5. Keratoconus 

If you have keratoconus you’ll need contacts that won’t move around too much when you blink. To this end, if you get regular contact lenses when you have this condition they may be too uncomfortable to deal with or worse, damage your eyes. 

Scleral lenses are traditionally prescribed to people who have hard-to-fit eyes. They will be the only contacts that will be able to centre correctly on your eyes if you have keratoconus. 

6. Other Eye Issues

Keratoconus isn’t the only eye condition that these contacts can help with. Again, they’re the perfect thing to protect the surface of your eyes if you’ve had a corneal implant or chemicals have gotten into your eyes. 

They also help if you have uncomfortably dry eyes from conditions like Stevens-Johnson syndrome or Sjogren’s syndrome. These lenses even combat severe cases of astigmatism. 

7. Special Effects

You don’t have to have some sort of eye condition or bad vision to be prescribed scleral contacts. Some choose to get them for purely cosmetic purposes. 

They can drastically change the look of your eyes so that makes them perfect for theatrical and cosplay purposes. Keep in mind that these contacts are usually only for aesthetics. They usually don’t have the same benefits as normal scleral lenses.

8. Caring for Them

You would think that because the lenses are special that the caring instructions would be a little more complex than regular contacts but this isn’t the case. For the most part, the caring instructions are the same. You take them out at the end of the day, don’t put them under tap water, and don’t swim, sleep or take a bath with them in.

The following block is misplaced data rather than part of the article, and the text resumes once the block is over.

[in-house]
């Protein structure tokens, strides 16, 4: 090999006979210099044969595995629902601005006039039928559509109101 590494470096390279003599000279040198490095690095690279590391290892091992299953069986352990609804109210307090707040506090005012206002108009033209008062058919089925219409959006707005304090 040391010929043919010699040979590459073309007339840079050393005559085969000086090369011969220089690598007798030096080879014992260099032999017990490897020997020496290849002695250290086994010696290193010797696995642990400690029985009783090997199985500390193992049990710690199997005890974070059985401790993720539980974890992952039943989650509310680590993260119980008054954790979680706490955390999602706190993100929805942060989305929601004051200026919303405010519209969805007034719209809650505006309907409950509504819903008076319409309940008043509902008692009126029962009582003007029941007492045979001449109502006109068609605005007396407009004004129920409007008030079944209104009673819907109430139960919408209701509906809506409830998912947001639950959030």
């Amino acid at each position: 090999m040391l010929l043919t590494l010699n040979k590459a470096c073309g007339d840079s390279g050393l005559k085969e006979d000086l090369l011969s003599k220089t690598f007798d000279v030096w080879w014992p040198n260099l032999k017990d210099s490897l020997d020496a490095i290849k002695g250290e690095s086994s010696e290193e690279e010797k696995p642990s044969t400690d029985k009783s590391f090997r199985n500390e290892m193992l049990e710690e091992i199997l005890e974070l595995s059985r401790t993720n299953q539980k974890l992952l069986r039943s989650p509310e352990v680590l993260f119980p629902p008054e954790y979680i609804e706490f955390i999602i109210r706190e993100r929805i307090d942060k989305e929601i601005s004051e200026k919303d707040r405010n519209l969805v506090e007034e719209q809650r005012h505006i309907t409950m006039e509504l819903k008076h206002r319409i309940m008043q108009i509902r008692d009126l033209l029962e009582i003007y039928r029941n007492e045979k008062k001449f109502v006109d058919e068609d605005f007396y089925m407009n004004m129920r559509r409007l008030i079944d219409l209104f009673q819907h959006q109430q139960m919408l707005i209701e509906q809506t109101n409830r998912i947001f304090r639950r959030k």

The only difference is they need to soak in a particular type of solution but your eye doctor will provide this for you or at the very least, tell you what solution to use. 

Talk to Your Optometrist About Scleral Contact Lenses

If your regular contact lenses aren’t cutting it anymore, (or if they never did) try talking to your eye doctor about scleral contact lenses. They will be custom made to fit your particular condition while not being too much more expensive than the lenses you have now. Start seeing in comfort. 

Are you ready to get yourself into a new pair of lenses? Contact us today to make yourself an appointment. 


In addition to owning and managing Ezekiel Eyes, Damon is a contact lens consultant to various research organisations. He regularly lectures and conducts workshops in contact lens practice throughout Australia, Asia and the United States. Damon graduated from the University of NSW with a Bachelor of Optometry in 1989. He is now married with two children and enjoys running, hockey, swimming, piano, travelling and trekking.

Damon’s professional associations include:
President of the International Society of Contact Lens Specialists
Practising Fellow of the Scleral Lens Education Society
Fellow of the Cornea & Contact Lens Society of Australia
Fellow of the American Academy of Optometry
Member of Optometry Australia
Member of the Orthokeratology Society of Australia
Member of Alcon Australia advisory panel